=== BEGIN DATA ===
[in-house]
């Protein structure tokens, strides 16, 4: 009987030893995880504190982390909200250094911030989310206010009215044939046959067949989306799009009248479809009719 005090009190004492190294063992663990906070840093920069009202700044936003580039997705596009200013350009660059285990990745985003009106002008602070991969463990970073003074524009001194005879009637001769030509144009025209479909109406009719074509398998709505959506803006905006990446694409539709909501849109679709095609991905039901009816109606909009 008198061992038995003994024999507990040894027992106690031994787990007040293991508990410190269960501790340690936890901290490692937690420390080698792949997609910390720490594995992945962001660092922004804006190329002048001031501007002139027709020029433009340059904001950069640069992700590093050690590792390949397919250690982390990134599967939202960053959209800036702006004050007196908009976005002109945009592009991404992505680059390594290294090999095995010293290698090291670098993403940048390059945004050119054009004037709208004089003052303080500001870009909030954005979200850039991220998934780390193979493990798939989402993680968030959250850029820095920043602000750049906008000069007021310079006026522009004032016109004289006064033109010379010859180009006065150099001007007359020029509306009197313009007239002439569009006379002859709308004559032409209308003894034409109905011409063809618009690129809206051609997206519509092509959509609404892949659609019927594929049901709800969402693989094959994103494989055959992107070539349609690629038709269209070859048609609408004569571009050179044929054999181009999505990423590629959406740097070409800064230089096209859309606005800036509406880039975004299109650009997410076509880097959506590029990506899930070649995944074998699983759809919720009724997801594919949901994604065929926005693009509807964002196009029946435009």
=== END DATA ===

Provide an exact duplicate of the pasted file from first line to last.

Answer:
[in-house]
């Protein structure tokens, strides 16, 4: 009987030893995880504190982390909200250094911030989310206010009215044939046959067949989306799009009248479809009719 005090009190004492190294063992663990906070840093920069009202700044936003580039997705596009200013350009660059285990990745985003009106002008602070991969463990970073003074524009001194005879009637001769030509144009025209479909109406009719074509398998709505959506803006905006990446694409539709909501849109679709095609991905039901009816109606909009 008198061992038995003994024999507990040894027992106690031994787990007040293991508990410190269960501790340690936890901290490692937690420390080698792949997609910390720490594995992945962001660092922004804006190329002048001031501007002139027709020029433009340059904001950069640069992700590093050690590792390949397919250690982390990134599967939202960053959209800036702006004050007196908009976005002109945009592009991404992505680059390594290294090999095995010293290698090291670098993403940048390059945004050119054009004037709208004089003052303080500001870009909030954005979200850039991220998934780390193979493990798939989402993680968030959250850029820095920043602000750049906008000069007021310079006026522009004032016109004289006064033109010379010859180009006065150099001007007359020029509306009197313009007239002439569009006379002859709308004559032409209308003894034409109905011409063809618009690129809206051609997206519509092509959509609404892949659609019927594929049901709800969402693989094959994103494989055959992107070539349609690629038709269209070859048609609408004569571009050179044929054999181009999505990423590629959406740097070409800064230089096209859309606005800036509406880039975004299109650009997410076509880097959506590029990506899930070649995944074998699983759809919720009724997801594919949901994604065929926005693009509807964002196009029946435009």